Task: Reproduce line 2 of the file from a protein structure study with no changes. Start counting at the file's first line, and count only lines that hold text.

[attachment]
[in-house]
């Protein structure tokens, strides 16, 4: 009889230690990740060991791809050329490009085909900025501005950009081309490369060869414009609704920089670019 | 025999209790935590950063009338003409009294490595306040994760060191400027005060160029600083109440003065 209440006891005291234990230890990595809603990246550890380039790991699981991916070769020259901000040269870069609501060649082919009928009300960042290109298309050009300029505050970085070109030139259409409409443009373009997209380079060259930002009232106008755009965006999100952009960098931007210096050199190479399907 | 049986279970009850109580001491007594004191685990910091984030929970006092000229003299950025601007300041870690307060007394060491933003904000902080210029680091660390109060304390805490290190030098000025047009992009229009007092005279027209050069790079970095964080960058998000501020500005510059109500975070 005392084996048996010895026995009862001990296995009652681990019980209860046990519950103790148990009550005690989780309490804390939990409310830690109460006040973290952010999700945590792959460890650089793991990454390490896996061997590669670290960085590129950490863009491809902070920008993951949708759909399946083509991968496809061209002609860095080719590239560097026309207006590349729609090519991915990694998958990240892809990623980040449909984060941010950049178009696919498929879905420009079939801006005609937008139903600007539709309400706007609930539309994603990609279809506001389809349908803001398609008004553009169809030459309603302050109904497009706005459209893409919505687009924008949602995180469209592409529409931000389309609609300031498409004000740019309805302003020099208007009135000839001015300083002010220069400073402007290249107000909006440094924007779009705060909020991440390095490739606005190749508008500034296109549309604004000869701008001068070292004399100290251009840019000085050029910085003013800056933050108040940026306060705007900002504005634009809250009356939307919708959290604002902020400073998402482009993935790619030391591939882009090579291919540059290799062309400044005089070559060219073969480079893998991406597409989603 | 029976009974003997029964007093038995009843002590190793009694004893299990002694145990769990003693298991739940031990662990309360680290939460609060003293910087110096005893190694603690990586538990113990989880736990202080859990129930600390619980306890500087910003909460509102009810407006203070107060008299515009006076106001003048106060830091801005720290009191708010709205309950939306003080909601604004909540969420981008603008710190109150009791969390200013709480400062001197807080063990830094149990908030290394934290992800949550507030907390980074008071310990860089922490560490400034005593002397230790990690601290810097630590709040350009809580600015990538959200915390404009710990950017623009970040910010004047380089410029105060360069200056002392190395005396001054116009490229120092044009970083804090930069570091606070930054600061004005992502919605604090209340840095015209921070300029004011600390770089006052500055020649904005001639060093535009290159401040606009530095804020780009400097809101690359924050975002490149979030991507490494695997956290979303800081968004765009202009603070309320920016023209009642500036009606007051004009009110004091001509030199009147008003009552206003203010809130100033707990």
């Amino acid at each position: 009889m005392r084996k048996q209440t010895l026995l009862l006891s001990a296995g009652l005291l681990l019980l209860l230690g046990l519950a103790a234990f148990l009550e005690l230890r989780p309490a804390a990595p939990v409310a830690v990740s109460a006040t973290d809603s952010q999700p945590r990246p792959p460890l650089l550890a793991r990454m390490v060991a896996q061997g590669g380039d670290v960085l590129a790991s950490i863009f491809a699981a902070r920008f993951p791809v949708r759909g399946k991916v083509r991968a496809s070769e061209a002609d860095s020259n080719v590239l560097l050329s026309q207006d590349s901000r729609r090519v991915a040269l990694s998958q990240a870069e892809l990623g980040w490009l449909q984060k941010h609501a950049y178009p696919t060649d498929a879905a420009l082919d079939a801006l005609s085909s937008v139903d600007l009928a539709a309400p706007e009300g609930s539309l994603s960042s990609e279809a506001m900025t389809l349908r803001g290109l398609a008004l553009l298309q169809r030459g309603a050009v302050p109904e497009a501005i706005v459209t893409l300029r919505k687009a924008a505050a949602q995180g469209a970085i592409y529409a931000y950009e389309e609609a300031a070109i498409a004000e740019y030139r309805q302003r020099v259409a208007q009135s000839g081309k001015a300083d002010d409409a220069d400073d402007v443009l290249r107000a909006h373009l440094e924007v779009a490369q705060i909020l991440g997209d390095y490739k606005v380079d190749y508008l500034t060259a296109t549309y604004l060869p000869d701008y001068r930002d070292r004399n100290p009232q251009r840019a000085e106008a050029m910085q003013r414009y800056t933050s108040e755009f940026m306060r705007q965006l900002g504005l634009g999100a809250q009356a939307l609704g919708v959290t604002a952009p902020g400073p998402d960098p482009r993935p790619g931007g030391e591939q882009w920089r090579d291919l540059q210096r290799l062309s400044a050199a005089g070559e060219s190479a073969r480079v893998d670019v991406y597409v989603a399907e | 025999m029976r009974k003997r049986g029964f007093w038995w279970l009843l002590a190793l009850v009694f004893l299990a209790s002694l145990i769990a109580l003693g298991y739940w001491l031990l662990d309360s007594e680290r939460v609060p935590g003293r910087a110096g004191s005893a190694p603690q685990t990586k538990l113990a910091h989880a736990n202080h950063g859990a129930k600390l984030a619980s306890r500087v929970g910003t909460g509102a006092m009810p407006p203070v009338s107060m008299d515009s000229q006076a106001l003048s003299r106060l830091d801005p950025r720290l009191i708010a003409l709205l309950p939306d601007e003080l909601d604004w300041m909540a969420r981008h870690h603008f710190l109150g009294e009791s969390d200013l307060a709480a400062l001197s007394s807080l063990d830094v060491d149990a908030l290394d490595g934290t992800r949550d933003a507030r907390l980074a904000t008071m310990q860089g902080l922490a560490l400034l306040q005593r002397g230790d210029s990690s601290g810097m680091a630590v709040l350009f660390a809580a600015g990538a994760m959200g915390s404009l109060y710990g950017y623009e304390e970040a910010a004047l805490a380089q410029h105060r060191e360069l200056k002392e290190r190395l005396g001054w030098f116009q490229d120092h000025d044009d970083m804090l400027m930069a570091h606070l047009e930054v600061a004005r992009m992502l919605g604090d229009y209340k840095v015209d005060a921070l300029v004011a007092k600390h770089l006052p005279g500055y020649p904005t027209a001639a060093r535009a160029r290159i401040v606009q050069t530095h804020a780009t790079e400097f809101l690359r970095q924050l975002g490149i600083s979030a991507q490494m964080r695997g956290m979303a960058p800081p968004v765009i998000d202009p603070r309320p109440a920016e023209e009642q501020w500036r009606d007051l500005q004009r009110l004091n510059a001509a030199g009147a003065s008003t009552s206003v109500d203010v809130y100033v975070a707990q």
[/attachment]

């Protein structure tokens, strides 16, 4: 009889230690990740060991791809050329490009085909900025501005950009081309490369060869414009609704920089670019 | 025999209790935590950063009338003409009294490595306040994760060191400027005060160029600083109440003065 209440006891005291234990230890990595809603990246550890380039790991699981991916070769020259901000040269870069609501060649082919009928009300960042290109298309050009300029505050970085070109030139259409409409443009373009997209380079060259930002009232106008755009965006999100952009960098931007210096050199190479399907 | 049986279970009850109580001491007594004191685990910091984030929970006092000229003299950025601007300041870690307060007394060491933003904000902080210029680091660390109060304390805490290190030098000025047009992009229009007092005279027209050069790079970095964080960058998000501020500005510059109500975070 005392084996048996010895026995009862001990296995009652681990019980209860046990519950103790148990009550005690989780309490804390939990409310830690109460006040973290952010999700945590792959460890650089793991990454390490896996061997590669670290960085590129950490863009491809902070920008993951949708759909399946083509991968496809061209002609860095080719590239560097026309207006590349729609090519991915990694998958990240892809990623980040449909984060941010950049178009696919498929879905420009079939801006005609937008139903600007539709309400706007609930539309994603990609279809506001389809349908803001398609008004553009169809030459309603302050109904497009706005459209893409919505687009924008949602995180469209592409529409931000389309609609300031498409004000740019309805302003020099208007009135000839001015300083002010220069400073402007290249107000909006440094924007779009705060909020991440390095490739606005190749508008500034296109549309604004000869701008001068070292004399100290251009840019000085050029910085003013800056933050108040940026306060705007900002504005634009809250009356939307919708959290604002902020400073998402482009993935790619030391591939882009090579291919540059290799062309400044005089070559060219073969480079893998991406597409989603 | 029976009974003997029964007093038995009843002590190793009694004893299990002694145990769990003693298991739940031990662990309360680290939460609060003293910087110096005893190694603690990586538990113990989880736990202080859990129930600390619980306890500087910003909460509102009810407006203070107060008299515009006076106001003048106060830091801005720290009191708010709205309950939306003080909601604004909540969420981008603008710190109150009791969390200013709480400062001197807080063990830094149990908030290394934290992800949550507030907390980074008071310990860089922490560490400034005593002397230790990690601290810097630590709040350009809580600015990538959200915390404009710990950017623009970040910010004047380089410029105060360069200056002392190395005396001054116009490229120092044009970083804090930069570091606070930054600061004005992502919605604090209340840095015209921070300029004011600390770089006052500055020649904005001639060093535009290159401040606009530095804020780009400097809101690359924050975002490149979030991507490494695997956290979303800081968004765009202009603070309320920016023209009642500036009606007051004009009110004091001509030199009147008003009552206003203010809130100033707990």